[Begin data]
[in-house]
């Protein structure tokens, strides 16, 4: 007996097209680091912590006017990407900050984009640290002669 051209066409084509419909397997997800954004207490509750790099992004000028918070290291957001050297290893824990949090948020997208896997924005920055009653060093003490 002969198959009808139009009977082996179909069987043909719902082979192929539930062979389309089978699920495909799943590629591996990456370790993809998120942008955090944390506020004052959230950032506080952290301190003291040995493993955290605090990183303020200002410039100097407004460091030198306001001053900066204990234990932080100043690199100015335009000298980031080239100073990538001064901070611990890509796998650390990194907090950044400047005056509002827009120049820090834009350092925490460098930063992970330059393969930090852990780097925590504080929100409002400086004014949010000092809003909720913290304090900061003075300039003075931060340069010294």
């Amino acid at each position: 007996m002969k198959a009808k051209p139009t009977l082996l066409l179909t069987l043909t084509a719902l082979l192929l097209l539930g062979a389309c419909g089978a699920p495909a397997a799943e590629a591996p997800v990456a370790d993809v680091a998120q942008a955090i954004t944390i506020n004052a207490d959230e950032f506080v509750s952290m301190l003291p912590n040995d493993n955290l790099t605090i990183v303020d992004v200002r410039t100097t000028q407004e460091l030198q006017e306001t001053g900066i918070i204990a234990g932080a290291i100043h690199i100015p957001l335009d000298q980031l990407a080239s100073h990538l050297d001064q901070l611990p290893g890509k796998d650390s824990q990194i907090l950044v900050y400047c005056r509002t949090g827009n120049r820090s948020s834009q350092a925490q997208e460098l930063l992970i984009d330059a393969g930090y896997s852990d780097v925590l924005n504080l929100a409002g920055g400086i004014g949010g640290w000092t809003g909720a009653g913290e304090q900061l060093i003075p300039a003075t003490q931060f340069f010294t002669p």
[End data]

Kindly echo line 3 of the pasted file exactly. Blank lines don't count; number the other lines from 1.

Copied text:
């Amino acid at each position: 007996m002969k198959a009808k051209p139009t009977l082996l066409l179909t069987l043909t084509a719902l082979l192929l097209l539930g062979a389309c419909g089978a699920p495909a397997a799943e590629a591996p997800v990456a370790d993809v680091a998120q942008a955090i954004t944390i506020n004052a207490d959230e950032f506080v509750s952290m301190l003291p912590n040995d493993n955290l790099t605090i990183v303020d992004v200002r410039t100097t000028q407004e460091l030198q006017e306001t001053g900066i918070i204990a234990g932080a290291i100043h690199i100015p957001l335009d000298q980031l990407a080239s100073h990538l050297d001064q901070l611990p290893g890509k796998d650390s824990q990194i907090l950044v900050y400047c005056r509002t949090g827009n120049r820090s948020s834009q350092a925490q997208e460098l930063l992970i984009d330059a393969g930090y896997s852990d780097v925590l924005n504080l929100a409002g920055g400086i004014g949010g640290w000092t809003g909720a009653g913290e304090q900061l060093i003075p300039a003075t003490q931060f340069f010294t002669p």